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Recycled Glass Use In Concrete

By Author: Perry Riblet
Total Articles: 1

The concrete industry is constantly interested in innovations, better performance and how to lower its carbon footprint. Amazingly, cement production accounts for about 5% of the total CO2 emitted in the atmosphere around the world.

CO2 Emissions

Another method to consider it is that each lot of cement produced outputs a lot of CO2. A lot of it comes from the high melting temperature (2500°F) and from the process of decarbonation of limestone. Thus to lower the carbon footprint, the industry would have to either change the cement production process or to use less cement in concrete mixtures. Much research has been done around the world in finding how to dispose of commercial byproducts such as fly ash or perhaps silica fume and use them in creating concrete. Thus a lot that these are now commonly found in most concrete mixtures. Exactly what other material can be recycled into cement?

Recycled glass

Meet recycled glass

In the US, just 33% of the glass products is being recycled and just 40% of the glass that is collected is recycled. Part of the reason can be that glass recycling is still costly due to transportation and color sorting. Crushed glass in large particles (larger than 75µm) produces an expansive solution that results in concrete cracking, thus the particle size must be finer than 75µm to certainly not create a great alkali silicate reaction. When this happens, mortar durability is increased. The only exception to this really is the use of large glass particles in creating concrete kitchen counter tops. These tend to be becoming very popular as they combine cost saving, green practices, beautiful and unique results.

A better solution is glass powder as it has been found to improve concrete's compressive strength as well as durability. Another great discovery was the water reducing effect of glass powder, leaving more water to improve the cement's workability.

Michigan State College has been conducting extensive research in their labs on the utilization of glass in concrete on their campus. They have managed to replace regarding 20 percent of the cement utilized to produce concrete by milled, or finely ground glass. The resulting concrete becomes lighter but has the exact same appearance with normal concrete, perhaps a little lighter in color. More research is underway to test all factors required to make this new element a standard in the industry. To read more on this, two papers were published on the durability of the mixture, one in the Journal of Solid Waste Technology and Management, and the other in the Journal of Construction and Building Materials of Michigan State College.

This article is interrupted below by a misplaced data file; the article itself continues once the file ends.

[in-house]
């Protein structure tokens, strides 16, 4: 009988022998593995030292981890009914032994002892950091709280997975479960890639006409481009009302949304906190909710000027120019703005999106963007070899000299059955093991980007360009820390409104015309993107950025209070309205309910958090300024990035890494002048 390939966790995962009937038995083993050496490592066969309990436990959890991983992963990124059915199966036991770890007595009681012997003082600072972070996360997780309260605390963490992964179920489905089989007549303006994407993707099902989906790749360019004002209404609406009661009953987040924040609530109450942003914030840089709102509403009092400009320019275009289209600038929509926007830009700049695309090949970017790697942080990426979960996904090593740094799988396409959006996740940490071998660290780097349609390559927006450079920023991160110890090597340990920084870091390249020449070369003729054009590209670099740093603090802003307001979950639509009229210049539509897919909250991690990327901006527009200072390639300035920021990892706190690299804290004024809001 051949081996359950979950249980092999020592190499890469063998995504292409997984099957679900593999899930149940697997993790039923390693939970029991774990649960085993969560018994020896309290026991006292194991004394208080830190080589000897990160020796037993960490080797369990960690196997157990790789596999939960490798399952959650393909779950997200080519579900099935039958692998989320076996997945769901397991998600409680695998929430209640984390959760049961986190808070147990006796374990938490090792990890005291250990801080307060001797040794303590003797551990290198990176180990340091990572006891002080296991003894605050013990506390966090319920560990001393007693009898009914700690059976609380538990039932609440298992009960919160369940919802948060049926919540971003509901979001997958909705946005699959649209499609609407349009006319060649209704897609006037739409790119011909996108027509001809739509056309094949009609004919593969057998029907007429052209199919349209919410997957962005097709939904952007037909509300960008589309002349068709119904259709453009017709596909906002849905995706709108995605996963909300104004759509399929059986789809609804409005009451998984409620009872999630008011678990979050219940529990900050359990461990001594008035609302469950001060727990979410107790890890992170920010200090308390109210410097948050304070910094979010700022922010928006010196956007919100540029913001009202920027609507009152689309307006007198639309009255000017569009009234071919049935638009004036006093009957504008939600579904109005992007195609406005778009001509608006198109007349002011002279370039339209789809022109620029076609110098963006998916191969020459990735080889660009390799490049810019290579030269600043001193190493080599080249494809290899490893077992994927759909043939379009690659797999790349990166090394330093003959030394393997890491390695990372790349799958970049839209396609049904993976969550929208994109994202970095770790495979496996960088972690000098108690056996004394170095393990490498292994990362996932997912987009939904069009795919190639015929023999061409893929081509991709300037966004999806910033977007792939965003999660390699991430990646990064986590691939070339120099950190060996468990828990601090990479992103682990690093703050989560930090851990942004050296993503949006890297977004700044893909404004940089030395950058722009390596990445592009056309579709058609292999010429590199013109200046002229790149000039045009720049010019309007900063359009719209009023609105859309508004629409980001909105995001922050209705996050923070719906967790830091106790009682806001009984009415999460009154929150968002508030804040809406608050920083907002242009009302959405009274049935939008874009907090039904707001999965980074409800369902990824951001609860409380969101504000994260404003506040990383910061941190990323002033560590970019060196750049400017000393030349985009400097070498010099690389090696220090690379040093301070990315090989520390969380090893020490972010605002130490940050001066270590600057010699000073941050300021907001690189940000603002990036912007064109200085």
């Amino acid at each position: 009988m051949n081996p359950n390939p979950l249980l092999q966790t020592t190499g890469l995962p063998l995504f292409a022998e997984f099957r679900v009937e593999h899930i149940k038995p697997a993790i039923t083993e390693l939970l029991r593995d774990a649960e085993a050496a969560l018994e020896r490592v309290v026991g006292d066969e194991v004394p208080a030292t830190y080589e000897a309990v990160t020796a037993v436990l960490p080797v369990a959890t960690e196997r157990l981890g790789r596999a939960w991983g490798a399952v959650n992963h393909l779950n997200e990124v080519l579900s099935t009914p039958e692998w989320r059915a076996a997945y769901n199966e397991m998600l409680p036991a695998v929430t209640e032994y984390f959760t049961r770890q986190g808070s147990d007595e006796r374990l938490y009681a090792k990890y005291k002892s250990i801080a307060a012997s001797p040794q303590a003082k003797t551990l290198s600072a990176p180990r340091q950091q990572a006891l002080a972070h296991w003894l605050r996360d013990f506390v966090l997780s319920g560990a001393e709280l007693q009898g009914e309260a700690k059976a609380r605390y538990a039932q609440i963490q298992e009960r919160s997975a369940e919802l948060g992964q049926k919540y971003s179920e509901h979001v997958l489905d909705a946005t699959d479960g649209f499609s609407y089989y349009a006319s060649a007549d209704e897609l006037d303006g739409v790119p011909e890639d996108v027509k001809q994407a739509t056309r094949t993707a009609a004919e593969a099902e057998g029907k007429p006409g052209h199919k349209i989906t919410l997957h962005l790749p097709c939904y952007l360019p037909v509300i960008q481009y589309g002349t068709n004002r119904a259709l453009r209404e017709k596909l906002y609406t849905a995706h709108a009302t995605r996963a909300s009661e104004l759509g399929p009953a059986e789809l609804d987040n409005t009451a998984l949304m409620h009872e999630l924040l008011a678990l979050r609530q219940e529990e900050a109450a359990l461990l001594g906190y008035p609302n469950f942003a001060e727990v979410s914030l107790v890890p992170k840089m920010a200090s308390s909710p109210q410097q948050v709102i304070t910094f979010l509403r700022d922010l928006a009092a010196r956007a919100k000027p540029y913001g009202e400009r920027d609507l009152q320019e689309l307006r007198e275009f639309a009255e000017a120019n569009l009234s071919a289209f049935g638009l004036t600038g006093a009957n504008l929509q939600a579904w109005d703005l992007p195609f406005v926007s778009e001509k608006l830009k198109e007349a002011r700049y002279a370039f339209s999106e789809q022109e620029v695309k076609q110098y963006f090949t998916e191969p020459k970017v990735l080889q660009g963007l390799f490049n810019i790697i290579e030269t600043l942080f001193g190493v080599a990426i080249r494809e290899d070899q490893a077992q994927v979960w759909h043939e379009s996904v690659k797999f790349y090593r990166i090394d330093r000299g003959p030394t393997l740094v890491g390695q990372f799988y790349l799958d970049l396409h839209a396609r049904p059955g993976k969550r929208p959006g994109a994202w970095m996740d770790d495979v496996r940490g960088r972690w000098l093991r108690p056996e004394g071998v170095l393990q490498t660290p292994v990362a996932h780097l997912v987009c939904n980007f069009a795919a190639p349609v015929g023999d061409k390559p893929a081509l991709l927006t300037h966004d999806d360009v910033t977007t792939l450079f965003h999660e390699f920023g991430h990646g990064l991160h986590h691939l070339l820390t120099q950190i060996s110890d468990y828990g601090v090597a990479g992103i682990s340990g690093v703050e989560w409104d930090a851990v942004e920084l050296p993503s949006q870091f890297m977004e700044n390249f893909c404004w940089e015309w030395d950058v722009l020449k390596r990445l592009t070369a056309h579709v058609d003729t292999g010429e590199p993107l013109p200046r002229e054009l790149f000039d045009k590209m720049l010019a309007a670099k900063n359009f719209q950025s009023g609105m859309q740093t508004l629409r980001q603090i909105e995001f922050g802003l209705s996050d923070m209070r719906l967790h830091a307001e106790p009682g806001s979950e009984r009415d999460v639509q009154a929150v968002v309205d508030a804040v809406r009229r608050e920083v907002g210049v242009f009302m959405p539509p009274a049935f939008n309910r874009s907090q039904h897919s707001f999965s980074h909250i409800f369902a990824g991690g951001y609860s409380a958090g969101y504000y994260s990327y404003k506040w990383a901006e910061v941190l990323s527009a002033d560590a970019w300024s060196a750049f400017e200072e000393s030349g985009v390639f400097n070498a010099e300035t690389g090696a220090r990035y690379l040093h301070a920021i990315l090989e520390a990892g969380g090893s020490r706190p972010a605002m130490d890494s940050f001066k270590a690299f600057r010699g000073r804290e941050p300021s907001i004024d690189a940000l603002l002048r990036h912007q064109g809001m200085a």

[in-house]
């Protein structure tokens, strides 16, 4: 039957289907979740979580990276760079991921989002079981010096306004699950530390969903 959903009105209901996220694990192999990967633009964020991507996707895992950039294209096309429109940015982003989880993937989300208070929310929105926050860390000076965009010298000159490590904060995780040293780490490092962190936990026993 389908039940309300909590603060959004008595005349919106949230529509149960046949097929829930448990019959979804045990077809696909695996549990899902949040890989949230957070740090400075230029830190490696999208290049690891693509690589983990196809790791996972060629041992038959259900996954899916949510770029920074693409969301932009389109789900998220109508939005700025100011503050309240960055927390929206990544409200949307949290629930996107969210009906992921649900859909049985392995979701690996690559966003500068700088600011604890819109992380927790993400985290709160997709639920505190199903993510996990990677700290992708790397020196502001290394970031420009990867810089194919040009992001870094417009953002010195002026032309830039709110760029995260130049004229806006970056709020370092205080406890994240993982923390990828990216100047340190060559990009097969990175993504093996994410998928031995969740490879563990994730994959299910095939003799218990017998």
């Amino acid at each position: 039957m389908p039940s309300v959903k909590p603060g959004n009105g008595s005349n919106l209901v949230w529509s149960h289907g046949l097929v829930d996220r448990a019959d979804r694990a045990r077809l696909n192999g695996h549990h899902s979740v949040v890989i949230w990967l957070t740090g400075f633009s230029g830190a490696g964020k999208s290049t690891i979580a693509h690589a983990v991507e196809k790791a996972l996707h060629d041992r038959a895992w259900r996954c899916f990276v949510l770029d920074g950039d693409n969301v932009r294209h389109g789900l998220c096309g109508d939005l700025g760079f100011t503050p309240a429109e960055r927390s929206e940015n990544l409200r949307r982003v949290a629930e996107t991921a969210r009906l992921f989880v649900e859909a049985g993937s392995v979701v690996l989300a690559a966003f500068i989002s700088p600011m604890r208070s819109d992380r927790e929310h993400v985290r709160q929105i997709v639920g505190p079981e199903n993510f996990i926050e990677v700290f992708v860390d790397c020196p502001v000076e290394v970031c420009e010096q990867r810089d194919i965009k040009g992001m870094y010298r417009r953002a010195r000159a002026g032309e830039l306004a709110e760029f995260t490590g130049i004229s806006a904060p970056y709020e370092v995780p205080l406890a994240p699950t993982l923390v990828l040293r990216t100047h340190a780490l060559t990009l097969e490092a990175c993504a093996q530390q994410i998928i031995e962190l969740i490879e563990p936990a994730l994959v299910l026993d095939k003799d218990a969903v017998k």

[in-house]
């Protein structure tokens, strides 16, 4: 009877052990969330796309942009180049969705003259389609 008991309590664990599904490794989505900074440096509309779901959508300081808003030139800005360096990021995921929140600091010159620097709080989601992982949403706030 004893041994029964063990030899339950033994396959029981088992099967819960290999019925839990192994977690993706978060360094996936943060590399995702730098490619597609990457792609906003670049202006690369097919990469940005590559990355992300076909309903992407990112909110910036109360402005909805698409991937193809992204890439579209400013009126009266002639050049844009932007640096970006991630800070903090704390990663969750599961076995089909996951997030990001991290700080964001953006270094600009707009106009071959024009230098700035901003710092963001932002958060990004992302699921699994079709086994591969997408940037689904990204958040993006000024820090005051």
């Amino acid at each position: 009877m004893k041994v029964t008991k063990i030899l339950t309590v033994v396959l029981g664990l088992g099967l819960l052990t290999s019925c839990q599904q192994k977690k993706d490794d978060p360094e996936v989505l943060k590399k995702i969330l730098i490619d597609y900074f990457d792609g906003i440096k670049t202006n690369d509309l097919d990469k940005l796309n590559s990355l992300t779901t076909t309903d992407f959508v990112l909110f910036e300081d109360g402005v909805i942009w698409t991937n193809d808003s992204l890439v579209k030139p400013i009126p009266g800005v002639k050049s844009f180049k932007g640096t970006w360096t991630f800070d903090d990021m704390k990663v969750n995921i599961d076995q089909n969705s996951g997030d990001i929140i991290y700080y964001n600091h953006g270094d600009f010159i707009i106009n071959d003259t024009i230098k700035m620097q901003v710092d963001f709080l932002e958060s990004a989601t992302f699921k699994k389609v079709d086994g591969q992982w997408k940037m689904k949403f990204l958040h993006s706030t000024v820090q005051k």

The American Log of Technology Research (AJER) conducted workability test, density test and compressive strength test on waste glass powder in concrete. They also found that glass powder does increase the workability, density and compressive strength of concrete. Read the full report here.

Europe and India have additionally effectively spearheaded research in this emerging field. The study conducted by Dr. G.Vijayakumar, Ms H. Vishaliny and Dr. D. Govindarajulu at Pondicherry Engineering College, in Pondicherry India, had the following very positive conclusions:

"Replacement of glass powder in cement by 20%, 30% and 40% increases:
the flexural strength by 83.07%, 99.07% as well as 100% respectively.
the compressive strength by 19.6%, 25.3% and 33.7% respectively.

Glass powder concrete increases the compressive, tensile as well as flexural strength effectively, when compared with conventional concrete. Very finely ground glass has been shown to be great filler." The complete report can be read here*

The Centre of Sustainable Development in Quebec, Canada was an early adopter of powder glass in concrete, which allowed them to reach a LEED Platinum certification. They simultaneously managed to reduce the amount of concrete used and the amount of glass dumped in landfills.

It remains too early to understand whether or not glass can be utilized for shotcrete applications. Definitely not enough testing as well as research has been done on wet or dry mix shotcrete. However, promising results were discovered in early findings for dry blend on rebound and reinforcement of bar encapsulation in the location phase.

Stay abreast on new technologies and the latest research with United Equipment Sales. With more than 40 many years in the industry and all things concrete, we can help you on your own next concrete job, solve challenges as well as find you a great deal on concrete pumps.

United Equipment Sales is a leader in the sales and repair of concrete pumps with over 40 years of experience in the industry. Find out more at: http://Unitedequipmentsales.com

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